A ghost in the Chell
With more and more projects piling on, it get’s harder to find time to sit down for a few hours and just draw. Of course this is really just an excuse, I’ve played my fair share of hours in Minecraft and Mass Effect 3’s multi-player to have four portfolios completed over the last few months. A friend wants me to do his story boards for his film, starting school again in August, and seeing friends of new and old surpass me in ability and passion was more than enough to motivate me to get back into it.
Instead of just posting the final product (which you’ve just seen) I’m going to take my time and show you the process of a sketch from a slightly egotistic, but self conscious “artist” (Any one who has a blog about his own art is at the very least a little egocentric. I’m just being honest with myself).
The first thing I had to do was pick a subject to draw. I considered drawing more facebook friends, but after a while it started to feel slightly awkward and it was deterring. “Does this look enough like said person?”, “What will he or she think?”. It wasn’t fun any more, it became kind of stressful trying to get every thing right, and nothing was good enough. I like drawing from photo’s or from real life, so I scoured google image as any good artist would. The only problem was I didn’t know what I was scouring for. Long story short, I like video games, so I searched “video game cosplay”. I found some pretty cool shots of Chell from Portal so from there I went with it.
Now that the subject has been selected it’s time to see where I was with my abilities. It has been a couple of months since my last sketch so I did a quick 15 minute warm up to see what I can still do. I chose a an old photo of a good friend and myself as the subject. It won’t win any awards, but I can tell it’s two people, and one is smoking. Good enough! let’s start.
During “Concept Art” class, while I was attending the Art Institute of Vancouver, I learned that the final product will only be as good as the time you spend on it, and a professional artist will be able to get that great final product with less time. We were taught to thumb nail as a warm up and to see how it would look on paper. I did two thumb nails that took much too long for what it turned out to be, so I stopped. It wasn’t fun and was deterring. The main goal of this was to bring the fun and passion back, and this wasn’t helping. Screw doing thing’s properly, I just want to have fun with this.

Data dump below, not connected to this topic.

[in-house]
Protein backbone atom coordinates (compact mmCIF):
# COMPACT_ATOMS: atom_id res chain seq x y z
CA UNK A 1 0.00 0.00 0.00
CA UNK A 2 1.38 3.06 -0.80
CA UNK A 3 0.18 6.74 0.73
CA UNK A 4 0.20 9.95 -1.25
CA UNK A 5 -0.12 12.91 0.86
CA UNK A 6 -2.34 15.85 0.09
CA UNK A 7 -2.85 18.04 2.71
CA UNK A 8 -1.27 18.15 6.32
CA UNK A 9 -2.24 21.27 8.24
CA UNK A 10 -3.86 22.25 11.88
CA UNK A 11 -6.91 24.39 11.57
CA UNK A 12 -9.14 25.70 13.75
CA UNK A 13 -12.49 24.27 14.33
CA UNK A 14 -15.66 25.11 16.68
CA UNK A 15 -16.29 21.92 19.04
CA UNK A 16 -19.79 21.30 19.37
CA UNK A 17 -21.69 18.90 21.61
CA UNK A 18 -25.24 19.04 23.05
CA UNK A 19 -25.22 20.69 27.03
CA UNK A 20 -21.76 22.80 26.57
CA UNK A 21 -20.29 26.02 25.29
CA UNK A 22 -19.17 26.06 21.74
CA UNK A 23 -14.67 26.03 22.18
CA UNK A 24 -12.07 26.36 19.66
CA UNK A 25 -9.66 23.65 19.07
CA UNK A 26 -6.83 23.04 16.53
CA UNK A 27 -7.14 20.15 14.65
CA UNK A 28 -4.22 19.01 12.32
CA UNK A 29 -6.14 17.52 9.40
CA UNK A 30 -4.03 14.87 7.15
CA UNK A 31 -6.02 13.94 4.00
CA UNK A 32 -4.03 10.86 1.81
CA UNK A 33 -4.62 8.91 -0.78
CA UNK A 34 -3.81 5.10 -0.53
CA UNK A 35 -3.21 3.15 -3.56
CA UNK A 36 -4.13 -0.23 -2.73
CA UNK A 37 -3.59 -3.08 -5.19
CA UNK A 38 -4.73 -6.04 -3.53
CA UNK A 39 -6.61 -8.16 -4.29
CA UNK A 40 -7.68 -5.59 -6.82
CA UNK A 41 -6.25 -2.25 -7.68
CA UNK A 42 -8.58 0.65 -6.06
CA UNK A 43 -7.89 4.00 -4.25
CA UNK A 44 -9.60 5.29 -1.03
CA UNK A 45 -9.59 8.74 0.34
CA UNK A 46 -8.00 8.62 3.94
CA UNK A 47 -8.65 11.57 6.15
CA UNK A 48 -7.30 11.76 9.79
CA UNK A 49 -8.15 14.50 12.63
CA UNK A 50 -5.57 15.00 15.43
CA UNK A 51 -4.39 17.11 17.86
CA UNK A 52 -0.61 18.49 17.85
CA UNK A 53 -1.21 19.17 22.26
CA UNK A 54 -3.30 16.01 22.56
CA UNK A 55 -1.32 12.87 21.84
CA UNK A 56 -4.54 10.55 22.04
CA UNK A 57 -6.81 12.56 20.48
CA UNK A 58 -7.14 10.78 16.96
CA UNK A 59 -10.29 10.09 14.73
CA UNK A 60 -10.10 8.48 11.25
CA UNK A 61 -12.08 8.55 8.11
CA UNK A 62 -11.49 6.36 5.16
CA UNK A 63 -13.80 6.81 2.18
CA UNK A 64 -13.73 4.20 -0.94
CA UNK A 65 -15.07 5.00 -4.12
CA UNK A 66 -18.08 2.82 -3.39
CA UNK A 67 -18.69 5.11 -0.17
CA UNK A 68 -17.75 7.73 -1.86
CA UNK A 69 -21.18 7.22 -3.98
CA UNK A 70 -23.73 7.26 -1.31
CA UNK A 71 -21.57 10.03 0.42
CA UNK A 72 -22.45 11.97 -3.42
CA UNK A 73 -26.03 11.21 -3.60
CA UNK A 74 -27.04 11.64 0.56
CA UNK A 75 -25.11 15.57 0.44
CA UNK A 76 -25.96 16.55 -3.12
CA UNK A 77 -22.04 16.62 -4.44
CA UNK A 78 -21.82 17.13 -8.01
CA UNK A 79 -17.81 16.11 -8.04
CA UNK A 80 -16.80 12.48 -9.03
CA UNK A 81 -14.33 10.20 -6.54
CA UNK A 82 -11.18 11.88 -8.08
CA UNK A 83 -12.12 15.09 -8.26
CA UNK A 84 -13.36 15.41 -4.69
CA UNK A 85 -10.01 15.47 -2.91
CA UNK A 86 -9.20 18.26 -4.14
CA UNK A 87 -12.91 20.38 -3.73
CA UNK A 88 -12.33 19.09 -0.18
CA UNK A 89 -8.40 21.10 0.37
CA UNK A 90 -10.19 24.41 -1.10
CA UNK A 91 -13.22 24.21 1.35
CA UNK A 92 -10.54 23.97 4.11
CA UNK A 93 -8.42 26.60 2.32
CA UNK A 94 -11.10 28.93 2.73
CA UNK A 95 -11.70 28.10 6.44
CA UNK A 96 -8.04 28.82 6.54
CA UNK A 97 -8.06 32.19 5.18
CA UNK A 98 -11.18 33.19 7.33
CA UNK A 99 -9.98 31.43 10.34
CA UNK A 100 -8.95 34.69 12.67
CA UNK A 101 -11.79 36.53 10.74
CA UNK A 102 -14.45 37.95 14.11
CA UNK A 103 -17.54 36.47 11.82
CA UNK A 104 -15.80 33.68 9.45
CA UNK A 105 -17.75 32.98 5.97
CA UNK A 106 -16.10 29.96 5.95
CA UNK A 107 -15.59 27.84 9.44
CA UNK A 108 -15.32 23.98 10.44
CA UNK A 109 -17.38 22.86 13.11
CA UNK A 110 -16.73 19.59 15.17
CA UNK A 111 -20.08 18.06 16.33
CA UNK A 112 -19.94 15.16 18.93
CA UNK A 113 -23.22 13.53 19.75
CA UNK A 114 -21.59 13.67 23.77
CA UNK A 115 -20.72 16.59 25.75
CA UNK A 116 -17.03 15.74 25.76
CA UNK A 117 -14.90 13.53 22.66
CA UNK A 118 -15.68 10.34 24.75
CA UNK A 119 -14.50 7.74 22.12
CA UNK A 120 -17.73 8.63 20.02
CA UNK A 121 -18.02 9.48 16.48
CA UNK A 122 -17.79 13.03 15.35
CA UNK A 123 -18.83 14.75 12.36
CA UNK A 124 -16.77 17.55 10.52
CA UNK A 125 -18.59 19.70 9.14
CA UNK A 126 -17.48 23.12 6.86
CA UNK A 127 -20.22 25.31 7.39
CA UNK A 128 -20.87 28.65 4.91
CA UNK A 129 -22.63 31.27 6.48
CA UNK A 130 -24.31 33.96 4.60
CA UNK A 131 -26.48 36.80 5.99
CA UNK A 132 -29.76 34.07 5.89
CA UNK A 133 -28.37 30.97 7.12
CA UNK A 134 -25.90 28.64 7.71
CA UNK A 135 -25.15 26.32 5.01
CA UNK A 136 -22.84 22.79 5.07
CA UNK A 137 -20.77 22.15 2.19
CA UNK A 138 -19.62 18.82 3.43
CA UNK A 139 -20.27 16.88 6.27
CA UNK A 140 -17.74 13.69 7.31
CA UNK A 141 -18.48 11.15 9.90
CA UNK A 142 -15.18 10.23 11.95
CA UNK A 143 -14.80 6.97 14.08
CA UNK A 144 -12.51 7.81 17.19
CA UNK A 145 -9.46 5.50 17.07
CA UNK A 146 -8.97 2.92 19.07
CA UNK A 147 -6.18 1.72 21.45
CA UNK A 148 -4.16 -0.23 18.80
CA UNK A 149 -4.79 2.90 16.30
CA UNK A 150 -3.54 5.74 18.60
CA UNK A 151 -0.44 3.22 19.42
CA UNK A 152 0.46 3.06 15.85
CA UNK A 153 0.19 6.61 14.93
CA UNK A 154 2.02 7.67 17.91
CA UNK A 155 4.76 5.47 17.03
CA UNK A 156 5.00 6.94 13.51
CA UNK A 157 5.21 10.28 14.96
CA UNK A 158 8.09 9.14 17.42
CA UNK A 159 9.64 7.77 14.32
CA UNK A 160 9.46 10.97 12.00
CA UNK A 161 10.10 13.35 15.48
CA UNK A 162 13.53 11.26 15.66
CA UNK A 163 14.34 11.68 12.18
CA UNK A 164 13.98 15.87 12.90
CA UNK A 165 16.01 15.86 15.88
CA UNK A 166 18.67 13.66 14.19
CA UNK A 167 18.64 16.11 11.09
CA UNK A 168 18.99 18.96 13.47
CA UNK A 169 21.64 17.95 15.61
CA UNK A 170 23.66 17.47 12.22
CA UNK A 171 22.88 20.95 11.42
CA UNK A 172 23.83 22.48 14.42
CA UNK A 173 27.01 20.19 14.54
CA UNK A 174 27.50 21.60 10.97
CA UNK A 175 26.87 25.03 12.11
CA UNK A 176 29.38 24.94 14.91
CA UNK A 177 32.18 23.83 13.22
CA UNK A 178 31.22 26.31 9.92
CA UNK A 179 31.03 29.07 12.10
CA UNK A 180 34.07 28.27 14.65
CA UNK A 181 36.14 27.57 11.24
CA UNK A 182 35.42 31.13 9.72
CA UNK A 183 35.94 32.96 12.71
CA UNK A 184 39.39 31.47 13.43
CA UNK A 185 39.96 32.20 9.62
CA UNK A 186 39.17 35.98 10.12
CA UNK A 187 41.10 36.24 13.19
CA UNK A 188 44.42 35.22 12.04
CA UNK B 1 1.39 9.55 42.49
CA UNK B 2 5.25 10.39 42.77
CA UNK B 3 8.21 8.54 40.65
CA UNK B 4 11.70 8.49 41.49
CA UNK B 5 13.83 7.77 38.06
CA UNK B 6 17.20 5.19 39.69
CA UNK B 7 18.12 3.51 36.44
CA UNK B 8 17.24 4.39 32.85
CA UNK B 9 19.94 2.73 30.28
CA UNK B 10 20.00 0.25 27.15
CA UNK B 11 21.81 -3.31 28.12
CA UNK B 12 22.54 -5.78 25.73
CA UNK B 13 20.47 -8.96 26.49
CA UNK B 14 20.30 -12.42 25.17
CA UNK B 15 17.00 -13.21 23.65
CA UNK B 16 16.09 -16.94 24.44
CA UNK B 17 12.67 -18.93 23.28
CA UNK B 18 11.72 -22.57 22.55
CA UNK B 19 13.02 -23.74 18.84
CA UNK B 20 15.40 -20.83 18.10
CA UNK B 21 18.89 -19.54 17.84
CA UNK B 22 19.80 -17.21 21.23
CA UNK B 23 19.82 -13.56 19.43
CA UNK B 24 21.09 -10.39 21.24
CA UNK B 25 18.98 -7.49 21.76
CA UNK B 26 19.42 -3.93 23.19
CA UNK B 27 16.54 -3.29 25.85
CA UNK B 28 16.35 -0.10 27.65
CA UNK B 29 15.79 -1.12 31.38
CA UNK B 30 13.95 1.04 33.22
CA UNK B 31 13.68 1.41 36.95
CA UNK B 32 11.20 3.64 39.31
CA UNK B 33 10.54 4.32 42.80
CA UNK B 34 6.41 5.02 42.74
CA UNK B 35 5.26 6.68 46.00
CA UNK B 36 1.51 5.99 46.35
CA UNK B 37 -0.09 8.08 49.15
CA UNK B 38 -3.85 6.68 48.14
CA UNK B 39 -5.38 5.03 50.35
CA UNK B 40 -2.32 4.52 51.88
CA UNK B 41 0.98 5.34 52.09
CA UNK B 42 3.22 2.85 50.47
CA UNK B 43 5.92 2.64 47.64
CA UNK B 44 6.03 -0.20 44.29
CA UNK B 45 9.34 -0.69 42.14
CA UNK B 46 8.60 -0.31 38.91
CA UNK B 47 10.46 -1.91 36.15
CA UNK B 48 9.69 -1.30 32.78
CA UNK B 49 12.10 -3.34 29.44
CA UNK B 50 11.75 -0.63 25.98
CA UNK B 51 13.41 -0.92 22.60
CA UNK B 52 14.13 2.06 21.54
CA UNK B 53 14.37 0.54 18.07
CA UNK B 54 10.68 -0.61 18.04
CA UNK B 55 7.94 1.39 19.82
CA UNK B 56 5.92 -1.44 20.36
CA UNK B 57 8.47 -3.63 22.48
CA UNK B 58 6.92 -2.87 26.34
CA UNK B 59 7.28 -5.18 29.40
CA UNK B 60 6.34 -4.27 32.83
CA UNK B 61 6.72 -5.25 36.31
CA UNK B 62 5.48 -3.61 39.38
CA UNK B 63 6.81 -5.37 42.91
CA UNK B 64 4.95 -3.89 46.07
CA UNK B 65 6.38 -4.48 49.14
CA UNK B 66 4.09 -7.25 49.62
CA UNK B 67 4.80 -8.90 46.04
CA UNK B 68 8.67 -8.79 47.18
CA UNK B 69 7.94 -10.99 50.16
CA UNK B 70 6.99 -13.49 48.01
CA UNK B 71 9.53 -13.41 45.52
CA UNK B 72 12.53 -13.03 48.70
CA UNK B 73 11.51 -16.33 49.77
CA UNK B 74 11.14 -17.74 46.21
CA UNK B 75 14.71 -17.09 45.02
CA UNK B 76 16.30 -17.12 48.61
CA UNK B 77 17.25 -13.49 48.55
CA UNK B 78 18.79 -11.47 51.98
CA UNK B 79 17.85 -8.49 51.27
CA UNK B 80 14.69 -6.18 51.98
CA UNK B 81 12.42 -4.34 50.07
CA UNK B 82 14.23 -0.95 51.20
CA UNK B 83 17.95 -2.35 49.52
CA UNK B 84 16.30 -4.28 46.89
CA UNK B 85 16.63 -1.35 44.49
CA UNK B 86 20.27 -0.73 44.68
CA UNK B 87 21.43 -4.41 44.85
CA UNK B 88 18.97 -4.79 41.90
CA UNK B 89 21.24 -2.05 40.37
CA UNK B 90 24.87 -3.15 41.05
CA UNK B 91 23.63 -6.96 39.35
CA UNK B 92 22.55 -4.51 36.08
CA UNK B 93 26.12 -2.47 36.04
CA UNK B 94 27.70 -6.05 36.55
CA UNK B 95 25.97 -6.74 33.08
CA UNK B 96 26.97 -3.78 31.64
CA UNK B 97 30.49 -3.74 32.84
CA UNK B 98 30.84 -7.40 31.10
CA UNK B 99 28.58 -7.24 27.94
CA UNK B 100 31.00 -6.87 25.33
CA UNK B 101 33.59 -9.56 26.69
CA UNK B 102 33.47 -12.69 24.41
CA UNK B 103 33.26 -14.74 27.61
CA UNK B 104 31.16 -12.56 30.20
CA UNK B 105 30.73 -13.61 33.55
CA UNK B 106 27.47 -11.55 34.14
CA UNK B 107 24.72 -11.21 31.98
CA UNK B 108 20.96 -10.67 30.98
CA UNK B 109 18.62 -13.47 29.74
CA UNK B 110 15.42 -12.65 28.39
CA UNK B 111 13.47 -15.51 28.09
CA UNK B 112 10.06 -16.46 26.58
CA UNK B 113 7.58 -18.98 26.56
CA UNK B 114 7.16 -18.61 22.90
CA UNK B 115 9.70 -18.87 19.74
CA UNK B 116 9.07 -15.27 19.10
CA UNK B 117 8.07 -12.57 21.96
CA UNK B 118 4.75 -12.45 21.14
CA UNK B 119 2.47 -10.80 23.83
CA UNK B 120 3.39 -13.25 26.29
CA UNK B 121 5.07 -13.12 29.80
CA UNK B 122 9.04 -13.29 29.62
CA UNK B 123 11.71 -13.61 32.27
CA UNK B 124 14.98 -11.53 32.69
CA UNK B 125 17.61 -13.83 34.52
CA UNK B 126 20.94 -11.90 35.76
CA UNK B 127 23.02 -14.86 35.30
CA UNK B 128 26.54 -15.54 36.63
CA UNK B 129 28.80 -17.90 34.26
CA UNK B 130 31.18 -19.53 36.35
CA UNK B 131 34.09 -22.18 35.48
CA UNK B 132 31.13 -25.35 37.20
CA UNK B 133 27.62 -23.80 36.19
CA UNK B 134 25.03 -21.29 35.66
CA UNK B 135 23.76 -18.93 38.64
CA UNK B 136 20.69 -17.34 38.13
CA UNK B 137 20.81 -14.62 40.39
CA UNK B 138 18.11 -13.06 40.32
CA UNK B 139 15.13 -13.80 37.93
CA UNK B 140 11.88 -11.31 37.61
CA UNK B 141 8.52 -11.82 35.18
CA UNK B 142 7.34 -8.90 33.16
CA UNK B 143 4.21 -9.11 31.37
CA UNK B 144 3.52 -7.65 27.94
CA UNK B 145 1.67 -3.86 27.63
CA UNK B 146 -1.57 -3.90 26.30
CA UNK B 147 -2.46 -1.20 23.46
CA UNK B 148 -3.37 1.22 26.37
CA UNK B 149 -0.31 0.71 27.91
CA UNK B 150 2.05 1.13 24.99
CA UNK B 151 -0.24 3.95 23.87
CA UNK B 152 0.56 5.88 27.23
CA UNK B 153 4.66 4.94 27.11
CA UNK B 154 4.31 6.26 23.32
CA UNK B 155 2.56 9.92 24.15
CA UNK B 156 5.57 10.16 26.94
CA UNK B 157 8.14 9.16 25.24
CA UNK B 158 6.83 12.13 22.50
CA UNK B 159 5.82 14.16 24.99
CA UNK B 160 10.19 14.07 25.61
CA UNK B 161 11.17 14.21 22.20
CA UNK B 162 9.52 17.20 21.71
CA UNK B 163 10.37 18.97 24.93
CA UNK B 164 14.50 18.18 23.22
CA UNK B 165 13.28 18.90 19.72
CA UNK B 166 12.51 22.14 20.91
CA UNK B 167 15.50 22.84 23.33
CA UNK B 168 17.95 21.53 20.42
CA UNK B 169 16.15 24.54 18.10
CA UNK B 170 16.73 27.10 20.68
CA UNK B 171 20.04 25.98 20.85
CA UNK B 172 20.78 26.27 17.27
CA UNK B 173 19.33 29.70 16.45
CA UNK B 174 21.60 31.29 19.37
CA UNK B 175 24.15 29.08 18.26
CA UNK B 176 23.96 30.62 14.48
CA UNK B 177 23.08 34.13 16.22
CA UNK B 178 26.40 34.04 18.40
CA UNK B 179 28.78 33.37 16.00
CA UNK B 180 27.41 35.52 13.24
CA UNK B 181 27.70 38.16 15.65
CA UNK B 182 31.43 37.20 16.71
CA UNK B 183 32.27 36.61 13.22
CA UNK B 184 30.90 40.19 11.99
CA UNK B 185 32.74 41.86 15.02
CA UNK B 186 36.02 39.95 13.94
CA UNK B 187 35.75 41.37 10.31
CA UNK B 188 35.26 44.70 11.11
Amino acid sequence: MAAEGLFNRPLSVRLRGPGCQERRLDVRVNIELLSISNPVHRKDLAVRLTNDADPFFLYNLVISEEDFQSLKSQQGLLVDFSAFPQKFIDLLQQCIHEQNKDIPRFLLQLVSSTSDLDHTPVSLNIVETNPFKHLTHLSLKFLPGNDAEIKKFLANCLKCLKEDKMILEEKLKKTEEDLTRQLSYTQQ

In hindsight I am glad I did them. I was able to get a gist of how it would look, and able to get all my mistakes and bad habits out on these two crapfest.
First thing I establish was the “line of action” (not pictured), a term myself and my AI (Art Institute) classmates know all to well, as it’s was our life drawing instructor’s favorite word. For those who are unfamiliar with the term, it simply refers to the very quick one or 2 line drawing of the overall figure. It helps with posing and to get a feel of where all the weight of the figure will fall. Next I blocked out the basic anatomy, no commentary as it’s pretty obvious to why I would do that so I’ll recommend a movie here instead. I watched Ridley Scott’s “Life in a day” last night, and it was very enjoyable. Check it out, it’s on Netflix.
Next step was to block out some detail. This is the part where I have to make a conscious decision to how close it will be to the reference photo, and with that, let me tell you a tale. When I was just a youngling, my mother took me to some privet drawing classes at the local university on the week ends. One exercise that I still remember clear as day was when the instructor got the class to draw a statue, but we had to draw it upside down. To clarify, the statue itself was right side up, but our drawings had to be upside down. I remember when the class was done, the instructor picked up the drawing of the girl next to me. It was an excellent drawing, the likeness was dead on, and you would not be able to tell that it was drawn upside down. The instructor to our surprise, told us she was doing it wrong. She said she wanted to see how we saw the statue and not the statue itself. Drawing it upside down (according to the instructor) was supposed to help us interpret instead of copying. It sounds pretty artsy fartsy, but it resonated with me. So since then I’ve always made a conscious decision to never copy, but to interpret. That, plus it’s an excellent excuse for all the inaccuracies :P
Shading always scares me. I love lighting, but to be honest, I think I’m terrible at it. I procrastinated so much during this step, I must of had four smokes before I picked up the pencil. I’ve ruined good line drawings with really bad shading before, and I didn’t want it to happen with this one. I decided to go with a one or two tone shade. At this point I stopped referring to the original image and did my own thing. After the shading, I refined the lines some more, and bam-O bingo, a drawing of Portal’s Chell, resting after a long day, dreaming of that ever elusive cake they keep talking about.
Reference photo: NekoStars